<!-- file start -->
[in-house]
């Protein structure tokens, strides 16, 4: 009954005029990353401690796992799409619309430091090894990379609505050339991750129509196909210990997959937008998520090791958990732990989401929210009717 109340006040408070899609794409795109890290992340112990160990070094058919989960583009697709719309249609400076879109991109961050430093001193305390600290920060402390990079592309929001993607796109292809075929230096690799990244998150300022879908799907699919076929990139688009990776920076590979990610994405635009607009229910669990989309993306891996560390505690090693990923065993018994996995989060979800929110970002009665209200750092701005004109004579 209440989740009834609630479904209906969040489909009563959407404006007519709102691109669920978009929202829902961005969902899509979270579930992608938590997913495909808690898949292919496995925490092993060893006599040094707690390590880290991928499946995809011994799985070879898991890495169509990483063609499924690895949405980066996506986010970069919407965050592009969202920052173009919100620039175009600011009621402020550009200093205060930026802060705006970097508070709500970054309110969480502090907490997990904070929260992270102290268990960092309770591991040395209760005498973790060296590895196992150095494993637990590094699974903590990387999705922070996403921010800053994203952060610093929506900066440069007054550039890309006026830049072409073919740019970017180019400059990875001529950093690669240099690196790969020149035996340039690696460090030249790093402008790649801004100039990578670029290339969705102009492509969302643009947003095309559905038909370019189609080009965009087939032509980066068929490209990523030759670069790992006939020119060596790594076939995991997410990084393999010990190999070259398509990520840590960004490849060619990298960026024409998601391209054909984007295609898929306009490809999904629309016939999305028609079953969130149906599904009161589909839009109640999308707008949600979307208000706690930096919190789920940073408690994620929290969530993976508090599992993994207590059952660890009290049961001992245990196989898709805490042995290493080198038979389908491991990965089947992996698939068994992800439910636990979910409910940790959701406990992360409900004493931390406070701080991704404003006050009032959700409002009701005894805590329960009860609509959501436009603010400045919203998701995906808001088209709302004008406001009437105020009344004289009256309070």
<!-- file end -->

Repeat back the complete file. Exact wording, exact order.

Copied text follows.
[in-house]
């Protein structure tokens, strides 16, 4: 009954005029990353401690796992799409619309430091090894990379609505050339991750129509196909210990997959937008998520090791958990732990989401929210009717 109340006040408070899609794409795109890290992340112990160990070094058919989960583009697709719309249609400076879109991109961050430093001193305390600290920060402390990079592309929001993607796109292809075929230096690799990244998150300022879908799907699919076929990139688009990776920076590979990610994405635009607009229910669990989309993306891996560390505690090693990923065993018994996995989060979800929110970002009665209200750092701005004109004579 209440989740009834609630479904209906969040489909009563959407404006007519709102691109669920978009929202829902961005969902899509979270579930992608938590997913495909808690898949292919496995925490092993060893006599040094707690390590880290991928499946995809011994799985070879898991890495169509990483063609499924690895949405980066996506986010970069919407965050592009969202920052173009919100620039175009600011009621402020550009200093205060930026802060705006970097508070709500970054309110969480502090907490997990904070929260992270102290268990960092309770591991040395209760005498973790060296590895196992150095494993637990590094699974903590990387999705922070996403921010800053994203952060610093929506900066440069007054550039890309006026830049072409073919740019970017180019400059990875001529950093690669240099690196790969020149035996340039690696460090030249790093402008790649801004100039990578670029290339969705102009492509969302643009947003095309559905038909370019189609080009965009087939032509980066068929490209990523030759670069790992006939020119060596790594076939995991997410990084393999010990190999070259398509990520840590960004490849060619990298960026024409998601391209054909984007295609898929306009490809999904629309016939999305028609079953969130149906599904009161589909839009109640999308707008949600979307208000706690930096919190789920940073408690994620929290969530993976508090599992993994207590059952660890009290049961001992245990196989898709805490042995290493080198038979389908491991990965089947992996698939068994992800439910636990979910409910940790959701406990992360409900004493931390406070701080991704404003006050009032959700409002009701005894805590329960009860609509959501436009603010400045919203998701995906808001088209709302004008406001009437105020009344004289009256309070």